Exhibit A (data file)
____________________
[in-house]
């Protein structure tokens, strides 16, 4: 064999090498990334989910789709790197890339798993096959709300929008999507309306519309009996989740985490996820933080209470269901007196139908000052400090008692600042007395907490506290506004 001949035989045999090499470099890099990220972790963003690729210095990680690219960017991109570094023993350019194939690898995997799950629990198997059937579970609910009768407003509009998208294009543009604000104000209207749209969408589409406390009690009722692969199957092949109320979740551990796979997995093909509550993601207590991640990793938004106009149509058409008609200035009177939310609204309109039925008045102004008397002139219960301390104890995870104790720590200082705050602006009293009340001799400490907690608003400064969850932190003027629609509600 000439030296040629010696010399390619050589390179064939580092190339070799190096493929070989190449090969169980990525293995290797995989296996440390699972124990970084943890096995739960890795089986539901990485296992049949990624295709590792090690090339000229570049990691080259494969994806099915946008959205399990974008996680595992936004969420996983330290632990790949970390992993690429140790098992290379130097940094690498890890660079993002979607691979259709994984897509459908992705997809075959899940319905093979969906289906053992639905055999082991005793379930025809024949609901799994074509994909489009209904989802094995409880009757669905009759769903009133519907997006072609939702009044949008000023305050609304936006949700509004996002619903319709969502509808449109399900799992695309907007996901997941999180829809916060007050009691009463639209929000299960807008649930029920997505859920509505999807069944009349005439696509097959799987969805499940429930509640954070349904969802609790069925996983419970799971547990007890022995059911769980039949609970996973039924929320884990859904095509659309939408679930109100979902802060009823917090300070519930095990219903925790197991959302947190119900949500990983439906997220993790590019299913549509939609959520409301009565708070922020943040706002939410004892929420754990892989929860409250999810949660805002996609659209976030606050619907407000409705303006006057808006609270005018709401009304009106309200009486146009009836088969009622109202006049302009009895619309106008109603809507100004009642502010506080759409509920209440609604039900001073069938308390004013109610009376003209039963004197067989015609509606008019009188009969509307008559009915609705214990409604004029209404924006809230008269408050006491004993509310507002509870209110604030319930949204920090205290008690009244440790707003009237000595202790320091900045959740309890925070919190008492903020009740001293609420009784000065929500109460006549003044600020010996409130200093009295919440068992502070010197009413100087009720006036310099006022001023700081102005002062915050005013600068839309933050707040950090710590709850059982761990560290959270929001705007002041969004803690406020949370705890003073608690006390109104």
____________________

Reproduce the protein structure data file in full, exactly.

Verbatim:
[in-house]
């Protein structure tokens, strides 16, 4: 064999090498990334989910789709790197890339798993096959709300929008999507309306519309009996989740985490996820933080209470269901007196139908000052400090008692600042007395907490506290506004 001949035989045999090499470099890099990220972790963003690729210095990680690219960017991109570094023993350019194939690898995997799950629990198997059937579970609910009768407003509009998208294009543009604000104000209207749209969408589409406390009690009722692969199957092949109320979740551990796979997995093909509550993601207590991640990793938004106009149509058409008609200035009177939310609204309109039925008045102004008397002139219960301390104890995870104790720590200082705050602006009293009340001799400490907690608003400064969850932190003027629609509600 000439030296040629010696010399390619050589390179064939580092190339070799190096493929070989190449090969169980990525293995290797995989296996440390699972124990970084943890096995739960890795089986539901990485296992049949990624295709590792090690090339000229570049990691080259494969994806099915946008959205399990974008996680595992936004969420996983330290632990790949970390992993690429140790098992290379130097940094690498890890660079993002979607691979259709994984897509459908992705997809075959899940319905093979969906289906053992639905055999082991005793379930025809024949609901799994074509994909489009209904989802094995409880009757669905009759769903009133519907997006072609939702009044949008000023305050609304936006949700509004996002619903319709969502509808449109399900799992695309907007996901997941999180829809916060007050009691009463639209929000299960807008649930029920997505859920509505999807069944009349005439696509097959799987969805499940429930509640954070349904969802609790069925996983419970799971547990007890022995059911769980039949609970996973039924929320884990859904095509659309939408679930109100979902802060009823917090300070519930095990219903925790197991959302947190119900949500990983439906997220993790590019299913549509939609959520409301009565708070922020943040706002939410004892929420754990892989929860409250999810949660805002996609659209976030606050619907407000409705303006006057808006609270005018709401009304009106309200009486146009009836088969009622109202006049302009009895619309106008109603809507100004009642502010506080759409509920209440609604039900001073069938308390004013109610009376003209039963004197067989015609509606008019009188009969509307008559009915609705214990409604004029209404924006809230008269408050006491004993509310507002509870209110604030319930949204920090205290008690009244440790707003009237000595202790320091900045959740309890925070919190008492903020009740001293609420009784000065929500109460006549003044600020010996409130200093009295919440068992502070010197009413100087009720006036310099006022001023700081102005002062915050005013600068839309933050707040950090710590709850059982761990560290959270929001705007002041969004803690406020949370705890003073608690006390109104």